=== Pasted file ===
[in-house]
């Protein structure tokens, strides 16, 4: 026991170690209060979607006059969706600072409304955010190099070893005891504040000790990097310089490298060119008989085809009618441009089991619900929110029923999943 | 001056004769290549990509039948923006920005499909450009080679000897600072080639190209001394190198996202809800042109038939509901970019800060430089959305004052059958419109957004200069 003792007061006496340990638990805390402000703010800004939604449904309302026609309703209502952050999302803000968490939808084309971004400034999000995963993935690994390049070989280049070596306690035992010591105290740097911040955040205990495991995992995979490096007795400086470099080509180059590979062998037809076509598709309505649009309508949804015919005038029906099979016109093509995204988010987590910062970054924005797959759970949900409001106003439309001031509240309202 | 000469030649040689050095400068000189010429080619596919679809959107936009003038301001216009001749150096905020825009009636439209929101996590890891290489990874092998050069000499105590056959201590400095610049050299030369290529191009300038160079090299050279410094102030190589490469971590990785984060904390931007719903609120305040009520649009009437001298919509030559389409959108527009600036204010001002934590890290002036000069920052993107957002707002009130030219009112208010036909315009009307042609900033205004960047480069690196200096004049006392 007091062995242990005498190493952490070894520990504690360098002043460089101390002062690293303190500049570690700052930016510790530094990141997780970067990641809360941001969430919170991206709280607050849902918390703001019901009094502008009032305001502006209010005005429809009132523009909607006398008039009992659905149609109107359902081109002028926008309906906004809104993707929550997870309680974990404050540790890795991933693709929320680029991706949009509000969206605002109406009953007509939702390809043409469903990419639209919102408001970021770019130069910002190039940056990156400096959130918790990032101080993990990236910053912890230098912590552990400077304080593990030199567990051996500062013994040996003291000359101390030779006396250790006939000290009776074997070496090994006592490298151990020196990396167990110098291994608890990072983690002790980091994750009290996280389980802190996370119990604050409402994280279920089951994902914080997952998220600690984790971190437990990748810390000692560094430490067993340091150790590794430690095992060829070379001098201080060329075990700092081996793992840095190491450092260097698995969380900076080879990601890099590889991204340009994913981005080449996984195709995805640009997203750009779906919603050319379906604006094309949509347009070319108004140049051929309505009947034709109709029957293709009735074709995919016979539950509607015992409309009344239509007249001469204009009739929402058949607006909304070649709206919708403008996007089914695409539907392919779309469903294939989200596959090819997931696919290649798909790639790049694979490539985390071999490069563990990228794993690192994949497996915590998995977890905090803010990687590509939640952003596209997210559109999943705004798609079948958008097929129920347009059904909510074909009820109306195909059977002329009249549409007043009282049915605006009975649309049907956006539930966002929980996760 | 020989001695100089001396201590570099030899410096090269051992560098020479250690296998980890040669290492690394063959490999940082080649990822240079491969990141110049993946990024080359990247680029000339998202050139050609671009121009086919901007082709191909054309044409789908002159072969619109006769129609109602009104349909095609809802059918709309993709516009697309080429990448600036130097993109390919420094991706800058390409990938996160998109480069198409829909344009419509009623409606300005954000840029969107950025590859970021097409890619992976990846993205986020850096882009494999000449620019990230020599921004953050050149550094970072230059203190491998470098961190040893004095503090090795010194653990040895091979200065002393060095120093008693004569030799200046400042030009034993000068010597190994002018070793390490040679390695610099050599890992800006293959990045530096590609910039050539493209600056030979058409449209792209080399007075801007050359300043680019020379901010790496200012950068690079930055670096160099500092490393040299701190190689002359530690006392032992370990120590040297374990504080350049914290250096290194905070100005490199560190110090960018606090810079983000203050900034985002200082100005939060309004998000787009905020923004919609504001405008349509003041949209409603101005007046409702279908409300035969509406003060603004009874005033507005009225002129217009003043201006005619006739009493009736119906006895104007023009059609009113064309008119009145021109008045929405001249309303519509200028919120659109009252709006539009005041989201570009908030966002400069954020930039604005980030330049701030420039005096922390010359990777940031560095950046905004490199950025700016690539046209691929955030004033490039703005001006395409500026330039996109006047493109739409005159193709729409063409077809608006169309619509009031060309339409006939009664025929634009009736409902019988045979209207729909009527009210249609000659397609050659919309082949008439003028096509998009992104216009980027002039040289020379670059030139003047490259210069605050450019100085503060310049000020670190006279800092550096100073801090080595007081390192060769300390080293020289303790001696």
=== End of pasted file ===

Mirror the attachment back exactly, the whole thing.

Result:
[in-house]
């Protein structure tokens, strides 16, 4: 026991170690209060979607006059969706600072409304955010190099070893005891504040000790990097310089490298060119008989085809009618441009089991619900929110029923999943 | 001056004769290549990509039948923006920005499909450009080679000897600072080639190209001394190198996202809800042109038939509901970019800060430089959305004052059958419109957004200069 003792007061006496340990638990805390402000703010800004939604449904309302026609309703209502952050999302803000968490939808084309971004400034999000995963993935690994390049070989280049070596306690035992010591105290740097911040955040205990495991995992995979490096007795400086470099080509180059590979062998037809076509598709309505649009309508949804015919005038029906099979016109093509995204988010987590910062970054924005797959759970949900409001106003439309001031509240309202 | 000469030649040689050095400068000189010429080619596919679809959107936009003038301001216009001749150096905020825009009636439209929101996590890891290489990874092998050069000499105590056959201590400095610049050299030369290529191009300038160079090299050279410094102030190589490469971590990785984060904390931007719903609120305040009520649009009437001298919509030559389409959108527009600036204010001002934590890290002036000069920052993107957002707002009130030219009112208010036909315009009307042609900033205004960047480069690196200096004049006392 007091062995242990005498190493952490070894520990504690360098002043460089101390002062690293303190500049570690700052930016510790530094990141997780970067990641809360941001969430919170991206709280607050849902918390703001019901009094502008009032305001502006209010005005429809009132523009909607006398008039009992659905149609109107359902081109002028926008309906906004809104993707929550997870309680974990404050540790890795991933693709929320680029991706949009509000969206605002109406009953007509939702390809043409469903990419639209919102408001970021770019130069910002190039940056990156400096959130918790990032101080993990990236910053912890230098912590552990400077304080593990030199567990051996500062013994040996003291000359101390030779006396250790006939000290009776074997070496090994006592490298151990020196990396167990110098291994608890990072983690002790980091994750009290996280389980802190996370119990604050409402994280279920089951994902914080997952998220600690984790971190437990990748810390000692560094430490067993340091150790590794430690095992060829070379001098201080060329075990700092081996793992840095190491450092260097698995969380900076080879990601890099590889991204340009994913981005080449996984195709995805640009997203750009779906919603050319379906604006094309949509347009070319108004140049051929309505009947034709109709029957293709009735074709995919016979539950509607015992409309009344239509007249001469204009009739929402058949607006909304070649709206919708403008996007089914695409539907392919779309469903294939989200596959090819997931696919290649798909790639790049694979490539985390071999490069563990990228794993690192994949497996915590998995977890905090803010990687590509939640952003596209997210559109999943705004798609079948958008097929129920347009059904909510074909009820109306195909059977002329009249549409007043009282049915605006009975649309049907956006539930966002929980996760 | 020989001695100089001396201590570099030899410096090269051992560098020479250690296998980890040669290492690394063959490999940082080649990822240079491969990141110049993946990024080359990247680029000339998202050139050609671009121009086919901007082709191909054309044409789908002159072969619109006769129609109602009104349909095609809802059918709309993709516009697309080429990448600036130097993109390919420094991706800058390409990938996160998109480069198409829909344009419509009623409606300005954000840029969107950025590859970021097409890619992976990846993205986020850096882009494999000449620019990230020599921004953050050149550094970072230059203190491998470098961190040893004095503090090795010194653990040895091979200065002393060095120093008693004569030799200046400042030009034993000068010597190994002018070793390490040679390695610099050599890992800006293959990045530096590609910039050539493209600056030979058409449209792209080399007075801007050359300043680019020379901010790496200012950068690079930055670096160099500092490393040299701190190689002359530690006392032992370990120590040297374990504080350049914290250096290194905070100005490199560190110090960018606090810079983000203050900034985002200082100005939060309004998000787009905020923004919609504001405008349509003041949209409603101005007046409702279908409300035969509406003060603004009874005033507005009225002129217009003043201006005619006739009493009736119906006895104007023009059609009113064309008119009145021109008045929405001249309303519509200028919120659109009252709006539009005041989201570009908030966002400069954020930039604005980030330049701030420039005096922390010359990777940031560095950046905004490199950025700016690539046209691929955030004033490039703005001006395409500026330039996109006047493109739409005159193709729409063409077809608006169309619509009031060309339409006939009664025929634009009736409902019988045979209207729909009527009210249609000659397609050659919309082949008439003028096509998009992104216009980027002039040289020379670059030139003047490259210069605050450019100085503060310049000020670190006279800092550096100073801090080595007081390192060769300390080293020289303790001696």